So here I am, its 8pm, and I’m at my favourite blog writing venue – yes it’s only a Starbucks across the road from the hostel, but it’s 24 degrees and balmy. I’m about to leave Toronto and the new friends I made here. Dave, my dear friend and lifelong advocate said to me that Canadians are the friendliest people in the world. Haven’t seen much of the world yet but I’m certainly feeling well integrated here and not at all like a regular tourist. The fact that I haven’t spent a single cent on tourist attractions such as the CN Tower, Cash Loma or the Islands (well they are closed anyway due to flooding) might keep me out of that category anyway, but I could still feel quite like an alien ( well more than usual) if it weren’t for the friendliness of the Toronto people. Not to say that my fellow travellers at the HI hostel are not so – but you seem to have only one topic of conversation – your travels – and you have that conversation several times a week – or day – unpacking in you dorm or making tea in the kitchen. All the travellers are all interesting people, and I always have time for their stories, but you are all essentially wandering around in an artificial and even ‘hip’ reality that’s all a bit …vogue.
Being a musician makes travelling a little different. You frequent different places: open mics, bars and cafes where local people go, plying the same trade as you do. There plight is the same as yours, their trials and frustrations, and yes, some would say that, of all individuals living in a fake reality, musicians are there most. But that’s for another day.
At my first Toronto gig I met Sandra, aka Bea Fry, who did an opening set for me at the Cavern. I have very particular expectations when it comes to songwriting and instrumental proficiency, as you all know, and I saw this straight away. I absolutely love her dark, slightly rootsy Americana style and we share a love of non standard tunings. And that is how we met. And she had brought a crowd of lovely people. Then we met at another place and so on. With her was bass player, Subhayu – ebullient and energetic. Also at the Cavern Open Mic was Rebbeka Cynthia from Brazil but now living in Toronto: pianist, guitarist and drummer and just a human onslaught of enthusiasm. To be honest – these guys made my stay.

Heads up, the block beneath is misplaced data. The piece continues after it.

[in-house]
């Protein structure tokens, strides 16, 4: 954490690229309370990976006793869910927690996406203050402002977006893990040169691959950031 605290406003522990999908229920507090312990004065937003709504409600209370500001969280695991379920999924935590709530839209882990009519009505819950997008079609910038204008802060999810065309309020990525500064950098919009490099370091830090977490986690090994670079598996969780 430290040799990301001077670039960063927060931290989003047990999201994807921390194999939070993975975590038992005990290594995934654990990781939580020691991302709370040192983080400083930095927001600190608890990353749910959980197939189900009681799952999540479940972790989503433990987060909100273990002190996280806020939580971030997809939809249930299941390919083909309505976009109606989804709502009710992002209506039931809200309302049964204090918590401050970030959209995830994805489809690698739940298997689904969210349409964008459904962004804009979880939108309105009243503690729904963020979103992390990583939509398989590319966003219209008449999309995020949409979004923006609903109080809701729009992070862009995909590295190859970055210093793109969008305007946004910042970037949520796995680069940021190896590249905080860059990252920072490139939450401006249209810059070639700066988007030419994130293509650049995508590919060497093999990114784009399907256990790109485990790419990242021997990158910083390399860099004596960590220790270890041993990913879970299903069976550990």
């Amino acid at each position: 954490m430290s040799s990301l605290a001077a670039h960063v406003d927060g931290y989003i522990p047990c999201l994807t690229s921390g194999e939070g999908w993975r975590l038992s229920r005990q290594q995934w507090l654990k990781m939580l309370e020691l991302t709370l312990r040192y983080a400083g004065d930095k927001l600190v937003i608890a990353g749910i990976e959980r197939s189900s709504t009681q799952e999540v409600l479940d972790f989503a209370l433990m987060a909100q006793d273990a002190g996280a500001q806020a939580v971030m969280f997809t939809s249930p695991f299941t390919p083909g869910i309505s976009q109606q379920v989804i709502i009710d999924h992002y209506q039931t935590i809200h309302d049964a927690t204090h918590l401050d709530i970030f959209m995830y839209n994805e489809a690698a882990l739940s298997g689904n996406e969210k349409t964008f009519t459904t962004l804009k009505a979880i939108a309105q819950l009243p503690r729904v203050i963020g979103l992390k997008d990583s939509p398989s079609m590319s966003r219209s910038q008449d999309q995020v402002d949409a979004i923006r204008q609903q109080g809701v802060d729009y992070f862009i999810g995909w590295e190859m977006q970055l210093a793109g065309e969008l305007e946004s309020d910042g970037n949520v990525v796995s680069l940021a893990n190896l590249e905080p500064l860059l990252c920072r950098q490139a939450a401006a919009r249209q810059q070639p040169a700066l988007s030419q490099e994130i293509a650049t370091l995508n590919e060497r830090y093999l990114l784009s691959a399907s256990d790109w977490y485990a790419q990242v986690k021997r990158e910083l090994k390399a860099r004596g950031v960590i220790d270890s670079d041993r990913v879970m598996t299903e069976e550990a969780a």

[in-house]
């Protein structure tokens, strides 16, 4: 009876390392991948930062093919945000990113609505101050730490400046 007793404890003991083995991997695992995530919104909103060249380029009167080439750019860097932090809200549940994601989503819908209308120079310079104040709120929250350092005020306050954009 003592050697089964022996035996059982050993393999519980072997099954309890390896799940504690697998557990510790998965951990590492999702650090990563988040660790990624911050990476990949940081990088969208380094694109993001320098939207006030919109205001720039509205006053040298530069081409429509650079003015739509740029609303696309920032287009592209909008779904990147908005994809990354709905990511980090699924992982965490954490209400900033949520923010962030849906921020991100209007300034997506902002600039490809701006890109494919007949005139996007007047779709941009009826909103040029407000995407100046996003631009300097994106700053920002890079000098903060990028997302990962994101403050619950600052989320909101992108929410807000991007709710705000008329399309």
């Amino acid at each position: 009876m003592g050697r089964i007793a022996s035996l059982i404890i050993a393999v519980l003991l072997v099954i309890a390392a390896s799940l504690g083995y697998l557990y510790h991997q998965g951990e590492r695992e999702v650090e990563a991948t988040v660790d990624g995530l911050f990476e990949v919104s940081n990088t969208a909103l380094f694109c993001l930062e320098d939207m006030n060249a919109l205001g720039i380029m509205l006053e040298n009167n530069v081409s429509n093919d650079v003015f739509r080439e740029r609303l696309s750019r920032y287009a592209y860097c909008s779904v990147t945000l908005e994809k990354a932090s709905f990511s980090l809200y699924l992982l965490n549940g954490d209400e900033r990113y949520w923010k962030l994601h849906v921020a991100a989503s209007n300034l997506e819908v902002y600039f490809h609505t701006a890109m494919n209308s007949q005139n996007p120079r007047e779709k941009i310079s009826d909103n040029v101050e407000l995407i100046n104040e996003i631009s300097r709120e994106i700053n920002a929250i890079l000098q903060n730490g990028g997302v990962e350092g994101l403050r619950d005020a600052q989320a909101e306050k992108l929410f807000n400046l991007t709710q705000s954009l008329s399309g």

I met Sharon earlier in the week at an Irish session in Dora Keogh’s up on Danforth. Like me she was sitting alone in front of the music. We shared stories, had a lot in common, and her local knowledge and quiet wisdom was so valuable. She reckoned she might come to the Relish gig, and indeed she did – taking the second set of performance photos for me. She introduced my to stunning guitarist Paul, owner of the Twelfth Fret Guitar shop on Danforth. But so kind, she brought for me an umbrella – which had been her late mother’s. because she remembered I did not have one.
Whilst I was paddling somewhat tentatively at Humber Bay on a baking hot day, there was a guy doing a full on channel swim. Superficial conversation conspired to reveal our mutual interests in art, writing and music; he being a local writer, visual artist and musician. He came to the Cavern gig and fought the noise there to listen to my set. Later in the week I spent a cool couple of hours playing grunge music in the basement of his house in Lansdowne, sharing a strange but not unpleasant meal, and talking 70’s music. Today, a coffee in St James’ Park. I don’t know how I get so lucky.
I will indeed remember Toronto exceedingly fondly and doubtless come here again.